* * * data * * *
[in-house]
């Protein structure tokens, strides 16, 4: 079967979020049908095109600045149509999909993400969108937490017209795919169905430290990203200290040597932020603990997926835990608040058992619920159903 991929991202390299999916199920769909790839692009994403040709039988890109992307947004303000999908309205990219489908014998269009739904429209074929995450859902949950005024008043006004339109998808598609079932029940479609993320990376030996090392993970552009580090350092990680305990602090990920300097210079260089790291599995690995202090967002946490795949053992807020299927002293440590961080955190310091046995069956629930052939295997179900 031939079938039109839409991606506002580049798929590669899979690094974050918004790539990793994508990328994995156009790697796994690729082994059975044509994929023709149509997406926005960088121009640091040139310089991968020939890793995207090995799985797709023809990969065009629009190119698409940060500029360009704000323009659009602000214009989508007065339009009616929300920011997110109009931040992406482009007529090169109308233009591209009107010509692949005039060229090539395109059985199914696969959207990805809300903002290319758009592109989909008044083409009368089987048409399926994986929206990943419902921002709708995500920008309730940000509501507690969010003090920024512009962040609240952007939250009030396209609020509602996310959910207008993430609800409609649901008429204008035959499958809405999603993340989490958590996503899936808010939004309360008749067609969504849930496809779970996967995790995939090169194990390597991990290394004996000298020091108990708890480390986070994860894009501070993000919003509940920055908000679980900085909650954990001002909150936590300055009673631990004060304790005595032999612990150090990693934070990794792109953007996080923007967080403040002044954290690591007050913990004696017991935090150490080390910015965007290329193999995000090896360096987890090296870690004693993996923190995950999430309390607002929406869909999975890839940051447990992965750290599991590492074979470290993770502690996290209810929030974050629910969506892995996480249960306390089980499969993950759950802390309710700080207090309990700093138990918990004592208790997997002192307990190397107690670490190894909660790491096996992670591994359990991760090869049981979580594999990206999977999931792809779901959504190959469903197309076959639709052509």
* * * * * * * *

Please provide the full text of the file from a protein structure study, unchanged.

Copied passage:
[in-house]
């Protein structure tokens, strides 16, 4: 079967979020049908095109600045149509999909993400969108937490017209795919169905430290990203200290040597932020603990997926835990608040058992619920159903 991929991202390299999916199920769909790839692009994403040709039988890109992307947004303000999908309205990219489908014998269009739904429209074929995450859902949950005024008043006004339109998808598609079932029940479609993320990376030996090392993970552009580090350092990680305990602090990920300097210079260089790291599995690995202090967002946490795949053992807020299927002293440590961080955190310091046995069956629930052939295997179900 031939079938039109839409991606506002580049798929590669899979690094974050918004790539990793994508990328994995156009790697796994690729082994059975044509994929023709149509997406926005960088121009640091040139310089991968020939890793995207090995799985797709023809990969065009629009190119698409940060500029360009704000323009659009602000214009989508007065339009009616929300920011997110109009931040992406482009007529090169109308233009591209009107010509692949005039060229090539395109059985199914696969959207990805809300903002290319758009592109989909008044083409009368089987048409399926994986929206990943419902921002709708995500920008309730940000509501507690969010003090920024512009962040609240952007939250009030396209609020509602996310959910207008993430609800409609649901008429204008035959499958809405999603993340989490958590996503899936808010939004309360008749067609969504849930496809779970996967995790995939090169194990390597991990290394004996000298020091108990708890480390986070994860894009501070993000919003509940920055908000679980900085909650954990001002909150936590300055009673631990004060304790005595032999612990150090990693934070990794792109953007996080923007967080403040002044954290690591007050913990004696017991935090150490080390910015965007290329193999995000090896360096987890090296870690004693993996923190995950999430309390607002929406869909999975890839940051447990992965750290599991590492074979470290993770502690996290209810929030974050629910969506892995996480249960306390089980499969993950759950802390309710700080207090309990700093138990918990004592208790997997002192307990190397107690670490190894909660790491096996992670591994359990991760090869049981979580594999990206999977999931792809779901959504190959469903197309076959639709052509």